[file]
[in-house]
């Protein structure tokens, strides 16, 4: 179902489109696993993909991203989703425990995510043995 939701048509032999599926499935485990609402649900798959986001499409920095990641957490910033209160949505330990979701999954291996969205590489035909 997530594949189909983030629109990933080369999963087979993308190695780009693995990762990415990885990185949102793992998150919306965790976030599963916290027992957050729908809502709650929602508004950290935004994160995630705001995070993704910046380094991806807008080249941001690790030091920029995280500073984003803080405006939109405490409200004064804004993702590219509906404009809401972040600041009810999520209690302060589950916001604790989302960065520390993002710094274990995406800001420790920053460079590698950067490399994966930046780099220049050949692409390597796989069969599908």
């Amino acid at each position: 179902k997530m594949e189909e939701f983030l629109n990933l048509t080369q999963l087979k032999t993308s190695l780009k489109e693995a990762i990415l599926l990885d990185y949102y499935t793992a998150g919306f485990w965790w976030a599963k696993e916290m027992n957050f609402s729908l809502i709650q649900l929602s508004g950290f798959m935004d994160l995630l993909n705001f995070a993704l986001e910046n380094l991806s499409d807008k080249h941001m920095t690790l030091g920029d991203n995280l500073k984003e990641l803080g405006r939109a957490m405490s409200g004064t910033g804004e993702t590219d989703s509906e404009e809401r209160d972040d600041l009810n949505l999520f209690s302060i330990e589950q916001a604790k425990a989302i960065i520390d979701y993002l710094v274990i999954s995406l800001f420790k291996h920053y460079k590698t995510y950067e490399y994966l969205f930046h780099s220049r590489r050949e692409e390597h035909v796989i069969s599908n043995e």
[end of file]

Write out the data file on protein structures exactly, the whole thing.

[in-house]
């Protein structure tokens, strides 16, 4: 179902489109696993993909991203989703425990995510043995 939701048509032999599926499935485990609402649900798959986001499409920095990641957490910033209160949505330990979701999954291996969205590489035909 997530594949189909983030629109990933080369999963087979993308190695780009693995990762990415990885990185949102793992998150919306965790976030599963916290027992957050729908809502709650929602508004950290935004994160995630705001995070993704910046380094991806807008080249941001690790030091920029995280500073984003803080405006939109405490409200004064804004993702590219509906404009809401972040600041009810999520209690302060589950916001604790989302960065520390993002710094274990995406800001420790920053460079590698950067490399994966930046780099220049050949692409390597796989069969599908």
């Amino acid at each position: 179902k997530m594949e189909e939701f983030l629109n990933l048509t080369q999963l087979k032999t993308s190695l780009k489109e693995a990762i990415l599926l990885d990185y949102y499935t793992a998150g919306f485990w965790w976030a599963k696993e916290m027992n957050f609402s729908l809502i709650q649900l929602s508004g950290f798959m935004d994160l995630l993909n705001f995070a993704l986001e910046n380094l991806s499409d807008k080249h941001m920095t690790l030091g920029d991203n995280l500073k984003e990641l803080g405006r939109a957490m405490s409200g004064t910033g804004e993702t590219d989703s509906e404009e809401r209160d972040d600041l009810n949505l999520f209690s302060i330990e589950q916001a604790k425990a989302i960065i520390d979701y993002l710094v274990i999954s995406l800001f420790k291996h920053y460079k590698t995510y950067e490399y994966l969205f930046h780099s220049r590489r050949e692409e390597h035909v796989i069969s599908n043995e």